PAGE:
Unit Testing with Python (Part 1) – A Simple Test

This tutorial will be the first in a small series about writing unit tests in Python, the reason it’s being split is mostly because I am learning more about it as I write! The examples below are written to Python 2.7 though I will cover 3 in the future to highlight their differences. I will also cover some of the excellent libraries available as well as their short comings.

As is the case with every language, good unit tests are an important factor when writing maintainable clean code. Python, like most languages, provides a straightforward way to achieve this. Consider the following simple functions.

def add(num1, num2):
return num1 + num2
def subtract(num1, num2):
return num1 num2
def multiply(num1, num2):
return num1 * num2

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Nothing too unusual, just a very basic calculator that we want to write a unit test for to make sure it works as we expect. So here’s our test.

import unittest
import simple_calc as sc
class SimpleCalcTest(unittest.TestCase):
def test_add(self):
result = sc.add(1, 2)
self.assertEqual(result, 3)
def test_subtract(self):
result = sc.subtract(2, 1)
self.assertEqual(result, 1)
def test_multiply(self):
result = sc.multiply(2, 2)
self.assertEqual(result, 4)
if __name__ == '__main__':

Let’s look at the specific components;

import unittest

The unittest library, part of the standard lib, provides everything we need for our simple test.

class SimpleCalcTest(unittest.TestCase):

Subclassing TestCase means that the test runner understands what our test class is. This is because TestCase provides an interface the test runner can work with.

 def test_add(self):

The naming convention, “test_”, is important because this signifies to the test runner this is a test to be run!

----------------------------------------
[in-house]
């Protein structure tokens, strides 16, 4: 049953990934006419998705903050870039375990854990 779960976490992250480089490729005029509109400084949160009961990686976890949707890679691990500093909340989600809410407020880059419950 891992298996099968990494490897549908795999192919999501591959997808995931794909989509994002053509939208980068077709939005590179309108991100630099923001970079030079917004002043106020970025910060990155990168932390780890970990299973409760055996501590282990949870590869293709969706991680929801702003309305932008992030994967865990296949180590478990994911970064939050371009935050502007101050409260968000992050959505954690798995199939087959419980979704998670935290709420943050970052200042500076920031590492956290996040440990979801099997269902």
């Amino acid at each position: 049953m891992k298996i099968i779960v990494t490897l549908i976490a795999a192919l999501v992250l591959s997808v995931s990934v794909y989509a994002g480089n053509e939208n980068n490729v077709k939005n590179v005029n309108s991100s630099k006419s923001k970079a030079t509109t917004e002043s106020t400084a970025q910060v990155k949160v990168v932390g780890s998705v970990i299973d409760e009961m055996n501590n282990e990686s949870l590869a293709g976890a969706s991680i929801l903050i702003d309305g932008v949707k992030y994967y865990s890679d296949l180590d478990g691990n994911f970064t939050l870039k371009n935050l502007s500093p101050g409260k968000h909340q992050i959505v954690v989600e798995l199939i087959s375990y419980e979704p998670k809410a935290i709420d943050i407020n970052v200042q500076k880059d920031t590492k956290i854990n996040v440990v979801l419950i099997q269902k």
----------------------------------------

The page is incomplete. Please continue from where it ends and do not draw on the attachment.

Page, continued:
self.assertEqual(result, 3)

The whole point of our test is to guarantee the results are what we expect, in this case 1 +2 = 3, so we use an assertion. In this case assertEqual, does what we need but there’s also assertTrue, assertIn, assertIs and many alternatives, all of which provide a way to validate your results.

Here’s the output of running simple_calc_test.py:

Ran 3 tests in 0.000s


Process finished with exit code 0

Not very interesting but at least we know our functions work! Now let’s see what the result is when we make a modification to simple_calc.py so that the add function no longer behaves as expected.

 return num1 + num2 + 3

Our test expects a result of 3 but, now it’s going to get 6 back instead.

FAIL: test_add (__main__.SimpleCalcTest)
Traceback (most recent call last):
  File "simple_calc_test.py", line 9, in test_add
    self.assertEqual(result, 3)
AssertionError: 6 != 3

Ran 3 tests in 0.001s

FAILED (failures=1)

Whoops! Pretty clear that we’ve made a mistake!

This is a very simplistic example, and in reality it’s not very often you will encounter this situation. In reality your functions will call over functions to achieve their intended purpose and at that point you will need to use some kind of mocking framework, but more on that in part 2!

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